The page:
Investors pursuing a solid, dependable stock investment can often be led to Proximus PLC (EBR:PROX), a large-cap worth €8.5b. Market participants who are conscious of risk tend to search for large firms, attracted by the prospect of varied revenue sources and strong returns on capital. However, the key to extending previous success is in the health of the company’s financials. This article will examine Proximus’s financial liquidity and debt levels to get an idea of whether the company can deal with cyclical downturns and maintain funds to accommodate strategic spending for future growth. Remember this is a very top-level look that focuses exclusively on financial health, so I recommend a deeper analysis into PROX here.
Does PROX Produce Much Cash Relative To Its Debt?
PROX has sustained its debt level by about €2.5b over the last 12 months including long-term debt. At this stable level of debt, PROX's cash and short-term investments stands at €344m , ready to be used for running the business. On top of this, PROX has produced cash from operations of €1.6b over the same time period, leading to an operating cash to total debt ratio of 62%, meaning that PROX’s debt is appropriately covered by operating cash.
Can PROX meet its short-term obligations with the cash in hand?
Looking at PROX’s €2.3b in current liabilities, it appears that the company arguably has a rather low level of current assets relative its obligations, with the current ratio last standing at 0.78x. The current ratio is the number you get when you divide current assets by current liabilities.
Does PROX face the risk of succumbing to its debt-load?
PROX is a relatively highly levered company with a debt-to-equity of 79%. This isn’t uncommon for large companies because interest payments on debt are tax deductible, meaning debt can be a cheaper source of capital than equity. Accordingly, large companies often have an advantage over small-caps through lower cost of capital due to cheaper financing. We can check to see whether PROX is able to meet its debt obligations by looking at the net interest coverage ratio. A company generating earnings after interest and tax at least three times its net interest payments is considered financially sound. In PROX's case, the ratio of 22.39x suggests that interest is comfortably covered. High interest coverage serves as an indication of the safety of a company, which highlights why many large organisations like PROX are considered a risk-averse investment.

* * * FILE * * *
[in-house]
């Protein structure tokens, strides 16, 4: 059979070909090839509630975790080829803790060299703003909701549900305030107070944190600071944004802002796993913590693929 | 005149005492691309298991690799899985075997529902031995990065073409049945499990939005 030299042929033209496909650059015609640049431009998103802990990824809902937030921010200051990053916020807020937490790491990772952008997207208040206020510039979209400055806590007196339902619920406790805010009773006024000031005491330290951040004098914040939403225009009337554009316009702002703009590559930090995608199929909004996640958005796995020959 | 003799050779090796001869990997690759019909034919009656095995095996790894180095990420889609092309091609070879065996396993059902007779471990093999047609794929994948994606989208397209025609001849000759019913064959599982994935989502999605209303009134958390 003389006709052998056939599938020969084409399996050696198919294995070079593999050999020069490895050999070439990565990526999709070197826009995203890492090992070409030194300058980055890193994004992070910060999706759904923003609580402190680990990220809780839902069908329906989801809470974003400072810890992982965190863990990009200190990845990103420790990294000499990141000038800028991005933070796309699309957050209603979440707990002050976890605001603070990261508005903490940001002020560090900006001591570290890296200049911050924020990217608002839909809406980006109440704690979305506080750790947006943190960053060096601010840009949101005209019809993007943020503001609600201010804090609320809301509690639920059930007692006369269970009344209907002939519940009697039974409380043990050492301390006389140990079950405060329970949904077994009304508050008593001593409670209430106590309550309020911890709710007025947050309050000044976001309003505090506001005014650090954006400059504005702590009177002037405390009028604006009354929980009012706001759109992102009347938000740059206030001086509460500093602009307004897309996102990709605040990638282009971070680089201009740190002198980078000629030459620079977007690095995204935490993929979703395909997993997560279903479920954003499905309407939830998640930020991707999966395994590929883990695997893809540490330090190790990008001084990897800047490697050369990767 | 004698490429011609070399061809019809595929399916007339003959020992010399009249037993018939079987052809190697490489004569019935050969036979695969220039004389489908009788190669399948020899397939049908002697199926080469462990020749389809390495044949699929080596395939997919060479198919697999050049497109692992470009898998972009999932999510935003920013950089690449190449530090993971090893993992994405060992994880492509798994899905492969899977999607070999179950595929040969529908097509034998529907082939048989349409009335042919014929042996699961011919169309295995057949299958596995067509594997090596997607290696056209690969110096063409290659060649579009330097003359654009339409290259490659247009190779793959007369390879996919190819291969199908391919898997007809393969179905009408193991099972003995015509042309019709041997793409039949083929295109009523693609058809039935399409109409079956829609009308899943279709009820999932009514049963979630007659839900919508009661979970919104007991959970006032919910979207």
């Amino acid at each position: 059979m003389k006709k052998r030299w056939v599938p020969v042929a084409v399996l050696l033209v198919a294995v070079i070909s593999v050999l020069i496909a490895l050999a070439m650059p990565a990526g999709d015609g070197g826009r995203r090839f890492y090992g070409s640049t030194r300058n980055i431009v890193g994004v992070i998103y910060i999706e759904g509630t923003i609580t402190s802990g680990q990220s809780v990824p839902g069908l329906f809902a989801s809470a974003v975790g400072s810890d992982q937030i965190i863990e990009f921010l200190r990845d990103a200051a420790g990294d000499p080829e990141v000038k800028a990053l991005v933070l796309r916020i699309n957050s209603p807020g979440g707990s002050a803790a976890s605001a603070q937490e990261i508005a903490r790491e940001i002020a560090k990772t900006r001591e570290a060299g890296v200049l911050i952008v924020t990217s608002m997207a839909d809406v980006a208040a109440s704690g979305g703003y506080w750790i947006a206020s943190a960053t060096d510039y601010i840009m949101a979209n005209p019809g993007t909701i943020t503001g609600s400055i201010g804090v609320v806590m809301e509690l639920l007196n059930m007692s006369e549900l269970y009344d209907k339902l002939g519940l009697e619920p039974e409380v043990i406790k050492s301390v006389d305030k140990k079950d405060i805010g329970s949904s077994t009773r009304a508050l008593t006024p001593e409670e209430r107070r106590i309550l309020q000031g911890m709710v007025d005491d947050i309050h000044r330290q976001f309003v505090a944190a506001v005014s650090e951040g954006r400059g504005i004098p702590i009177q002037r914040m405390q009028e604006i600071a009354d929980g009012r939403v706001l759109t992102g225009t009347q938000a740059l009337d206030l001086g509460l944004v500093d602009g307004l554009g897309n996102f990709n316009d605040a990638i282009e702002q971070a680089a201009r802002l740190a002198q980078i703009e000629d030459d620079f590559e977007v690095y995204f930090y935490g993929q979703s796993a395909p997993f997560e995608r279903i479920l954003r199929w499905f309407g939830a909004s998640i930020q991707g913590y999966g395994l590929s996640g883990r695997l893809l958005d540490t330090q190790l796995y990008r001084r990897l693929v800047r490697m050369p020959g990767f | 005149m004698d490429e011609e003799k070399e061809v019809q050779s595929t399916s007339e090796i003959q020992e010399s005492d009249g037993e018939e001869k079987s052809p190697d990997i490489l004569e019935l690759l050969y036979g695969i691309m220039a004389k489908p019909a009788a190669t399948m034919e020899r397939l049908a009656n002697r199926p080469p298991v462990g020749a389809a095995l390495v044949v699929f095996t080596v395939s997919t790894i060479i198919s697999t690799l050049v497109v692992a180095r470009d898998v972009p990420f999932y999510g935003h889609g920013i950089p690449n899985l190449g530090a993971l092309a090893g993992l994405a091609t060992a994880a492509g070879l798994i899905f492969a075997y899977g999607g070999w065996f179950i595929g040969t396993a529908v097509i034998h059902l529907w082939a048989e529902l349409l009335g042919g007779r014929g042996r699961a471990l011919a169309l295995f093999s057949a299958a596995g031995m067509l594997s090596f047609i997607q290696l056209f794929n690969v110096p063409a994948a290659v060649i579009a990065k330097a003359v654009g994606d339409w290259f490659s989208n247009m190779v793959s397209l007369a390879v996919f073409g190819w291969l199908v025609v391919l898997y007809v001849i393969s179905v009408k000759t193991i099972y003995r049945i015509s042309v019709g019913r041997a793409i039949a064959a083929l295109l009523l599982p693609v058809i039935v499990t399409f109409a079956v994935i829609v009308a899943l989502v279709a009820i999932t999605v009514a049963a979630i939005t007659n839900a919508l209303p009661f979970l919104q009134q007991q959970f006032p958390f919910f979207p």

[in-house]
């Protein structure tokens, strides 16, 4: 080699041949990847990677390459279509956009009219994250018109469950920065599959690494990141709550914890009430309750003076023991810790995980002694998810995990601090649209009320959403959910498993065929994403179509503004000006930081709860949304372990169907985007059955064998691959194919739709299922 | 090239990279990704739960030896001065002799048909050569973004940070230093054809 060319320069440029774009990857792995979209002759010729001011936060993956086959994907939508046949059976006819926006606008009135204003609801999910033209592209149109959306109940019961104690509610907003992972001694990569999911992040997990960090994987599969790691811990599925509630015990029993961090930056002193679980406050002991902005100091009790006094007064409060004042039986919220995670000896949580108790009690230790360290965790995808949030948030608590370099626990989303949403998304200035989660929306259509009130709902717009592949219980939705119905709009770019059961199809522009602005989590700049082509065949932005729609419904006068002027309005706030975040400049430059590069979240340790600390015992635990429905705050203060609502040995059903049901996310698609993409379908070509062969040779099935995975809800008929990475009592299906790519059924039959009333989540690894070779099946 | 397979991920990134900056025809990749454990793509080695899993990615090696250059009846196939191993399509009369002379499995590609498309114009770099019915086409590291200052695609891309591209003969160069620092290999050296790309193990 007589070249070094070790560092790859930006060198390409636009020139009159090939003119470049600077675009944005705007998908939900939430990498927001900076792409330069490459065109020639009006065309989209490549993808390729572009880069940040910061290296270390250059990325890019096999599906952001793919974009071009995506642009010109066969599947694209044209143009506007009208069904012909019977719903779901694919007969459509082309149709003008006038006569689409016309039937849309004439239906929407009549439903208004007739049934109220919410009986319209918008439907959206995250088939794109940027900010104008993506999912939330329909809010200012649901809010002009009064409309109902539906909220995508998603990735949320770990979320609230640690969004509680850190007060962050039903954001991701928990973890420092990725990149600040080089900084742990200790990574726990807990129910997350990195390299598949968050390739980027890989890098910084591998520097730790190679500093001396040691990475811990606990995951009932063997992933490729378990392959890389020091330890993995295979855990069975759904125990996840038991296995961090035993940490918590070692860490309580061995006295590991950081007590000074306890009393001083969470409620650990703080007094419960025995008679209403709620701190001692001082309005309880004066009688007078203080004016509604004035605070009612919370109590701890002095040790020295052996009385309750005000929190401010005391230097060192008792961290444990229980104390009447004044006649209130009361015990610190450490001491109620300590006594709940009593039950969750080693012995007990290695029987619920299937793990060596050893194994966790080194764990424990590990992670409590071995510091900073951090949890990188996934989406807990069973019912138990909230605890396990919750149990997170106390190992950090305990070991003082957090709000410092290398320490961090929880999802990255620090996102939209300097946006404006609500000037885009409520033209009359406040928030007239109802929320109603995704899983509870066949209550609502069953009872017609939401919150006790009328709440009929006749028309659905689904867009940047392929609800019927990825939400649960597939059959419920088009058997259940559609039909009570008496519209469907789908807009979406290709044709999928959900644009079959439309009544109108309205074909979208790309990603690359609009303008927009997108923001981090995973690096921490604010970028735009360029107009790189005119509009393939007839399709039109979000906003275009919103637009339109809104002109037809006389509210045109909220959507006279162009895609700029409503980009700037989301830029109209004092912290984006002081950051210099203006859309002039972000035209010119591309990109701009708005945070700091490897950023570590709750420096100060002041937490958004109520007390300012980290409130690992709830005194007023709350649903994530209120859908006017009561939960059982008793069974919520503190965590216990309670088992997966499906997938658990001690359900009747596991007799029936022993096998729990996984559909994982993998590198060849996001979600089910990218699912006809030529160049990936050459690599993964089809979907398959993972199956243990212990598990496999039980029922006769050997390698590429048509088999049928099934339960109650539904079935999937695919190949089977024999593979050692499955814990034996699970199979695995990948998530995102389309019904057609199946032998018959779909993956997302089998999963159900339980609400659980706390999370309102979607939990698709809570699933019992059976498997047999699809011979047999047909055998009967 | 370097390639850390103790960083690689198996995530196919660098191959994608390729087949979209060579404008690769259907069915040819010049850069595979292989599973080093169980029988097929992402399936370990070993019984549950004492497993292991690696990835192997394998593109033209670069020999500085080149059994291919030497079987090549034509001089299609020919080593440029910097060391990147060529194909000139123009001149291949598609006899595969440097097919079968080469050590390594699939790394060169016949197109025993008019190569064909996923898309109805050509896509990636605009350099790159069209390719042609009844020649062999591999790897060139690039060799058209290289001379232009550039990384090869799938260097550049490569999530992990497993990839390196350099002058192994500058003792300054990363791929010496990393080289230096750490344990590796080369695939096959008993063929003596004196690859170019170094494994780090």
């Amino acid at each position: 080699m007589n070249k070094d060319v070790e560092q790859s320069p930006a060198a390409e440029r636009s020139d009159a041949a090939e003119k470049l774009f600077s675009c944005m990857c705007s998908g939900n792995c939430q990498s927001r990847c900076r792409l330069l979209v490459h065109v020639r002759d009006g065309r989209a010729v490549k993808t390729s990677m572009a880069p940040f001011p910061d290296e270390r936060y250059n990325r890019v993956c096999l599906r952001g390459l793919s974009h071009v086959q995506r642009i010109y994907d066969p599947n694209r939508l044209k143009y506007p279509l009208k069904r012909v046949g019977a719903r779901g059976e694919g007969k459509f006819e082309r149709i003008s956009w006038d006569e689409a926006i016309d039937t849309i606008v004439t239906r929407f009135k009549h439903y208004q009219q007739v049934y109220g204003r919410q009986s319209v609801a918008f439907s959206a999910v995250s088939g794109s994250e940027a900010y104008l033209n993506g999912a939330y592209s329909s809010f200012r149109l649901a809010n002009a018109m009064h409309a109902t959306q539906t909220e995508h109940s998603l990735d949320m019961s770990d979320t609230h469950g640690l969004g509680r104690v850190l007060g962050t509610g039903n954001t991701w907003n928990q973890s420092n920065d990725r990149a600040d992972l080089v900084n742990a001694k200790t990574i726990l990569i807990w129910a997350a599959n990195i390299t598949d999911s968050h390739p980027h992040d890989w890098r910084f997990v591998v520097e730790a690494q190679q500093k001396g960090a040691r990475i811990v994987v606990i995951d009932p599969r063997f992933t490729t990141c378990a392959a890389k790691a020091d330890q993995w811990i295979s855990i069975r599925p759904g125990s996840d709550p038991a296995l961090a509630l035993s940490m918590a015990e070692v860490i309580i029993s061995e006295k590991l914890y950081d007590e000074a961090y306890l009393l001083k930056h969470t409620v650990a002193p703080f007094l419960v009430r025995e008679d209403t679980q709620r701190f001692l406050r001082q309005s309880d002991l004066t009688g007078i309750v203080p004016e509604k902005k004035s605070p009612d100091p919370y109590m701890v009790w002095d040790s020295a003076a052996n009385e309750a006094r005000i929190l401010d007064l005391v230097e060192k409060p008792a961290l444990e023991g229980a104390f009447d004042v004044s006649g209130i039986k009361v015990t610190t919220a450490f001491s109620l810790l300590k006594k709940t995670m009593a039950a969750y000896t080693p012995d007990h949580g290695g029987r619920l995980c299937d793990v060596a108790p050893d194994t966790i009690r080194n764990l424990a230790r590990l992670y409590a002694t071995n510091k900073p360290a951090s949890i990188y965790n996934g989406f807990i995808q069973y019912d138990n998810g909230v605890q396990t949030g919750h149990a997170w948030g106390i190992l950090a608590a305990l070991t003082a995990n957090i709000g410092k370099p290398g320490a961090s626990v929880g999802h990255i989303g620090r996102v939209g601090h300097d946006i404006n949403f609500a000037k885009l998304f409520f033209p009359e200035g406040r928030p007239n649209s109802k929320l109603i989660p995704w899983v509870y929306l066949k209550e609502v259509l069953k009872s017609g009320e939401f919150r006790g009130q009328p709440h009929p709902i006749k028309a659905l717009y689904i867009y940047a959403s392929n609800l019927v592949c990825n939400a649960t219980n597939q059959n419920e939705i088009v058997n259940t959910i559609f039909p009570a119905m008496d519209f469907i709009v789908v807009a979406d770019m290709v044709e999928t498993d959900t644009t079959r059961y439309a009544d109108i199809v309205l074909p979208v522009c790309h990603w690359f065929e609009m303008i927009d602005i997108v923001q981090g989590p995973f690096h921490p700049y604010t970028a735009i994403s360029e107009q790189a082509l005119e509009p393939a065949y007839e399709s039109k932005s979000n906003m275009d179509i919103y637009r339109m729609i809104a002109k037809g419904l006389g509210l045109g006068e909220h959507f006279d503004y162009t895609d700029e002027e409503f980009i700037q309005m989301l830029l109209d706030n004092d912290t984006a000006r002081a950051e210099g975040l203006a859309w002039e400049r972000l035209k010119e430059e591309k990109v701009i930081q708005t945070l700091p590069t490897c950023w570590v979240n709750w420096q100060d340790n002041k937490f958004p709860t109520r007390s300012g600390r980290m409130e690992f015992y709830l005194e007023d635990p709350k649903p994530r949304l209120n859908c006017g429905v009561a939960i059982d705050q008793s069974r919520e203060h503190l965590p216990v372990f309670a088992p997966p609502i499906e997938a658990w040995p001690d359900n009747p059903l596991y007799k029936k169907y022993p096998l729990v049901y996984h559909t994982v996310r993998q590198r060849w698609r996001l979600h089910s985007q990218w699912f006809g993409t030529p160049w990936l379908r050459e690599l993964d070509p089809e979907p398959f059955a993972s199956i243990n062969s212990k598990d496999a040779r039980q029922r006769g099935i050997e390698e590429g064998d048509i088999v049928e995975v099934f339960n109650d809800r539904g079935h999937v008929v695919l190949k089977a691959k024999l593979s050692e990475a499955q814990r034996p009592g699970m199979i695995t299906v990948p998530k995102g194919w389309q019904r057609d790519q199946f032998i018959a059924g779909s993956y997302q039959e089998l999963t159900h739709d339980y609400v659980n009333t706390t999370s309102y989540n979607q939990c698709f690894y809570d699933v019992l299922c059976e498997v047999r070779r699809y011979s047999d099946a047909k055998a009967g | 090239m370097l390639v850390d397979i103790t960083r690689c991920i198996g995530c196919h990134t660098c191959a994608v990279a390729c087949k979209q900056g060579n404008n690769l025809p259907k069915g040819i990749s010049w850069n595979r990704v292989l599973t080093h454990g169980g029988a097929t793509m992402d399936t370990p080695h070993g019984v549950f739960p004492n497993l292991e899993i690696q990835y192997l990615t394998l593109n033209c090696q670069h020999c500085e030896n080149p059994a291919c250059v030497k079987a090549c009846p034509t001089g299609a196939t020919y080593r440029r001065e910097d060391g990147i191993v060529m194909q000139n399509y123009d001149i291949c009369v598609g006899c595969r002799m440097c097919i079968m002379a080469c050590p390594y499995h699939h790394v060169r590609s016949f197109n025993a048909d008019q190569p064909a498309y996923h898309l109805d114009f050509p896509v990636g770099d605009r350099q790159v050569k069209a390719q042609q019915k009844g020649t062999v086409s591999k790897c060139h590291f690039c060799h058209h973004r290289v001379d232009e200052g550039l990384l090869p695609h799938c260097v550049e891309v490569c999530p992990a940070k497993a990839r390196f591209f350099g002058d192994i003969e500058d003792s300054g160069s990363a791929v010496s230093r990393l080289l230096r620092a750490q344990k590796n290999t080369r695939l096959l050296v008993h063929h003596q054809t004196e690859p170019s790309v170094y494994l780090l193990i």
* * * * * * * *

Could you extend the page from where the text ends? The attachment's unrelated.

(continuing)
PROX’s high cash coverage means that, although its debt levels are high, the company is able to utilise its borrowings efficiently in order to generate cash flow. But, its lack of liquidity raises questions over current asset management practices for the large-cap. I admit this is a fairly basic analysis for PROX's financial health. Other important fundamentals need to be considered alongside. You should continue to research Proximus to get a more holistic view of the stock by looking at:
- Future Outlook: What are well-informed industry analysts predicting for PROX’s future growth? Take a look at our free research report of analyst consensus for PROX’s outlook.
- Valuation: What is PROX worth today? Is the stock undervalued, even when its growth outlook is factored into its intrinsic value? The intrinsic value infographic in our free research report helps visualize whether PROX is currently mispriced by the market.
- Other High-Performing Stocks: Are there other stocks that provide better prospects with proven track records? Explore our free list of these great stocks here.
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